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  1. #11
    kb244's Avatar
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    Quote Originally Posted by mgb74
    Great little camera, as were the similar Olympus and Minolta RFs. Others were also good, but not as compact.

    I have a couple and use them with the 625 adapter from the gentleman in the Netherlands. Seems to meter just fine. I used them for quite some time as my camping and canoeing camera, until retired in favor of an Olympus XA and Minox 35.

    Still a great "walk around the city" camera.
    Provided people arnt asses and call the cops on you (to see what I mean : http://kb244.deviantart.com/journal/9335485/ )

    lol, whats the world coming to when yer testing the meter of the canonet pointing it up at the sky and back down, that people feel the need to call the cops on you cuz you got a camera and that you might be a 'stalker'
    -Karl Blessing
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    The Bokeh
    Color Film always existed. It's just the world was always black and white till recently.

  2. #12
    dmr
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    Quote Originally Posted by kb244
    Anyone have any experience with this camera,
    This has become my primary low-light camera. About a year ago I got my baptism by fire in camera repair, fixing a stuck shutter on it.

    My last project has been to recalibrate the meter so it will work with ISO 1600 film. I'm planning to write this up as soon as I shoot a few more rolls with it. The initial results are encouraging.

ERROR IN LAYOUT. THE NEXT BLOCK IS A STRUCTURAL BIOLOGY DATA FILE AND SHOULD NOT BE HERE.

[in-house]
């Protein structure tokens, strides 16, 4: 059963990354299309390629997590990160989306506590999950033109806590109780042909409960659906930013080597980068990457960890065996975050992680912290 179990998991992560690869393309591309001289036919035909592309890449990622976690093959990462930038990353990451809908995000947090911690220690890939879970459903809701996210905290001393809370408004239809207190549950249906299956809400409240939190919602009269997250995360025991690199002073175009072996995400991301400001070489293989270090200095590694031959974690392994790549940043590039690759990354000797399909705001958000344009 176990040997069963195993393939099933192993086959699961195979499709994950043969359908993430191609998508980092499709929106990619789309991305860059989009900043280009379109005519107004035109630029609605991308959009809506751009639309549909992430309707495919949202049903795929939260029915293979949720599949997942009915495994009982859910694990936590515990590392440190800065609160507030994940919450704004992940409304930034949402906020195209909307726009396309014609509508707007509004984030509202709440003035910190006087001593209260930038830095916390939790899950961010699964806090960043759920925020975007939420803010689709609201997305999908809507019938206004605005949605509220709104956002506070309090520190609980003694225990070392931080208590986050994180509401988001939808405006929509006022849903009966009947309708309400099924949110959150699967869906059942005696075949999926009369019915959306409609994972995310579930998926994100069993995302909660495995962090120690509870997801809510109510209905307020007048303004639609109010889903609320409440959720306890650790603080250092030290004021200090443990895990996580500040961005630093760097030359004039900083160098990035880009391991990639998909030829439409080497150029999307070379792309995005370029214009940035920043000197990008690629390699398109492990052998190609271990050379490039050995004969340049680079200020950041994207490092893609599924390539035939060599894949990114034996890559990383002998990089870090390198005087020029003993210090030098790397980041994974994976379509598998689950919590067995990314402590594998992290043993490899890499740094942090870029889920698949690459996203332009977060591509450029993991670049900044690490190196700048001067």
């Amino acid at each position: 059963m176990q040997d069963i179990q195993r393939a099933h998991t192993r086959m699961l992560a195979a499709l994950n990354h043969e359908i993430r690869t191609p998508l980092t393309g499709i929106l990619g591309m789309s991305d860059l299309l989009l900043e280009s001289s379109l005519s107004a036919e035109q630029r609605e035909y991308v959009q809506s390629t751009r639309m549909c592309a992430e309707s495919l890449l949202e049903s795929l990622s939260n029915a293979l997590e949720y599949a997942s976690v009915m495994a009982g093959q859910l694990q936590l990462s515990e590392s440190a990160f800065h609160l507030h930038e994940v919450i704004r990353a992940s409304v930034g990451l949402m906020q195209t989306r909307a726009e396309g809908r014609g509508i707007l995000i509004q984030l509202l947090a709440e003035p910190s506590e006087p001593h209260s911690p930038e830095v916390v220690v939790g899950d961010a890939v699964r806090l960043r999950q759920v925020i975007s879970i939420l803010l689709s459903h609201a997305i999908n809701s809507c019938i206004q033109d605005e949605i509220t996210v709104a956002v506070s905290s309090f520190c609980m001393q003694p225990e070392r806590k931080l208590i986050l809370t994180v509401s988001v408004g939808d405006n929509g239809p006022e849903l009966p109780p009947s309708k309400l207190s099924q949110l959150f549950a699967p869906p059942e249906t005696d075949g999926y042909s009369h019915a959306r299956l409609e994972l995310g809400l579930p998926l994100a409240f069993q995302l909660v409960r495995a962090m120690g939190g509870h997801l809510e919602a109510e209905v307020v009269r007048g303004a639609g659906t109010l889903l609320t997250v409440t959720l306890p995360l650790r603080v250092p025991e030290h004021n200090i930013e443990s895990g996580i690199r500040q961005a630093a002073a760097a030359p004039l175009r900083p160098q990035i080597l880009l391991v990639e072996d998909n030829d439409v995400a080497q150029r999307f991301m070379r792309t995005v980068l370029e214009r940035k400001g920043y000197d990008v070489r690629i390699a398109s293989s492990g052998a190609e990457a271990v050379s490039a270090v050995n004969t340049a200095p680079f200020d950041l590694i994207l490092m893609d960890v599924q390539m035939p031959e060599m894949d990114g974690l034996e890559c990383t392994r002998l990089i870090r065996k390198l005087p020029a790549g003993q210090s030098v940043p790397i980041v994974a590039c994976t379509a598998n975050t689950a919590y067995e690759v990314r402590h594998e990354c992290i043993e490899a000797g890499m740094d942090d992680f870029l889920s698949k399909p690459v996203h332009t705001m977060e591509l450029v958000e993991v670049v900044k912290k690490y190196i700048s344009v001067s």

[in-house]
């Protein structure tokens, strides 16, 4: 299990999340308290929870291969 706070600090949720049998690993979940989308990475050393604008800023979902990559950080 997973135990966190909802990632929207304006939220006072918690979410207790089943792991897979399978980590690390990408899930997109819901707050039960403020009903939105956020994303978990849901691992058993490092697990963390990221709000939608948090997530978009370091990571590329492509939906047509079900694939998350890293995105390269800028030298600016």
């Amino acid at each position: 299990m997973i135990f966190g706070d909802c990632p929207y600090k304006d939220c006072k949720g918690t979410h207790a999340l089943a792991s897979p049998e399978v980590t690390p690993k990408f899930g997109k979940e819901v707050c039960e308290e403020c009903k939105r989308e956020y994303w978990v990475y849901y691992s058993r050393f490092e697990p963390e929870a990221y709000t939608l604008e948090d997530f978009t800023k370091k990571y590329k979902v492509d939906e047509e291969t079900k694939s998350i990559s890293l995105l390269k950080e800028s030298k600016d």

3. #13
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    Quote Originally Posted by dmr
    This has become my primary low-light camera. About a year ago I got my baptism by fire in camera repair, fixing a stuck shutter on it.

    My last project has been to recalibrate the meter so it will work with ISO 1600 film. I'm planning to write this up as soon as I shoot a few more rolls with it. The initial results are encouraging.
    When you get around to that writeup, you may want to consider doing a basic writeup on 'recalibrating' the meter so that it'll work accurately ( without adjustment beyound the calibration ) with 1.5v 625 batteries as opposed to the old 1.3v mercury cells.
    -Karl Blessing
    Karl Blessing.com
    The Bokeh
    Color Film always existed. It's just the world was always black and white till recently.

  4. #14
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    Congratulations on your Canonet QL17 GIII rangefinder. I too love the camera. Here are some of my notes that may or may not be of value to you.

    PROS:
    Except for built-in light meter and flash guide number feather, camera operation is battery independent (my most important pro)
    Low cost
    Small size
    Lightweight
    Quiet operation
    Auto parallax correction
    Hot shoe and PC flash connections
    Aperture priority auto exposure mode
    Quick film load feature
    Auto or manual exposure modes
    Manual focus
    Fast 1.7 40mm fixed lens
    Attractive appearance
    Electronic flash sync at all shutter speeds
    Tripod socket centrally located on underside of body